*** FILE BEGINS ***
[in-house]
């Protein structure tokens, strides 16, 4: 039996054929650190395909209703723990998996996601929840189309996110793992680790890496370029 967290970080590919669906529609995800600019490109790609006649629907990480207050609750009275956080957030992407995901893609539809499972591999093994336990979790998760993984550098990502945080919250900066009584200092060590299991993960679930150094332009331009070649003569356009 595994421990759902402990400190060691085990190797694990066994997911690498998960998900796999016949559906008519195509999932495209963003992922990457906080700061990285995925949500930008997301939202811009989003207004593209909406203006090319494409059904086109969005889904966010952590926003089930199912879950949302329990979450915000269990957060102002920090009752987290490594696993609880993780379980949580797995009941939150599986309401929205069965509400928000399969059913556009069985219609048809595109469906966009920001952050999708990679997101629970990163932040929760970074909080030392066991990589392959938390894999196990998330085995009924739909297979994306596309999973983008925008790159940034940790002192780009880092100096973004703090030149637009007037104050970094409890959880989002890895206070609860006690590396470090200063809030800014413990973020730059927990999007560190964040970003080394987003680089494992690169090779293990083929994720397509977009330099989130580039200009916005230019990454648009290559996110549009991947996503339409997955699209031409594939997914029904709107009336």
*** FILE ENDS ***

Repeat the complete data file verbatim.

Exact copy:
[in-house]
């Protein structure tokens, strides 16, 4: 039996054929650190395909209703723990998996996601929840189309996110793992680790890496370029 967290970080590919669906529609995800600019490109790609006649629907990480207050609750009275956080957030992407995901893609539809499972591999093994336990979790998760993984550098990502945080919250900066009584200092060590299991993960679930150094332009331009070649003569356009 595994421990759902402990400190060691085990190797694990066994997911690498998960998900796999016949559906008519195509999932495209963003992922990457906080700061990285995925949500930008997301939202811009989003207004593209909406203006090319494409059904086109969005889904966010952590926003089930199912879950949302329990979450915000269990957060102002920090009752987290490594696993609880993780379980949580797995009941939150599986309401929205069965509400928000399969059913556009069985219609048809595109469906966009920001952050999708990679997101629970990163932040929760970074909080030392066991990589392959938390894999196990998330085995009924739909297979994306596309999973983008925008790159940034940790002192780009880092100096973004703090030149637009007037104050970094409890959880989002890895206070609860006690590396470090200063809030800014413990973020730059927990999007560190964040970003080394987003680089494992690169090779293990083929994720397509977009330099989130580039200009916005230019990454648009290559996110549009991947996503339409997955699209031409594939997914029904709107009336």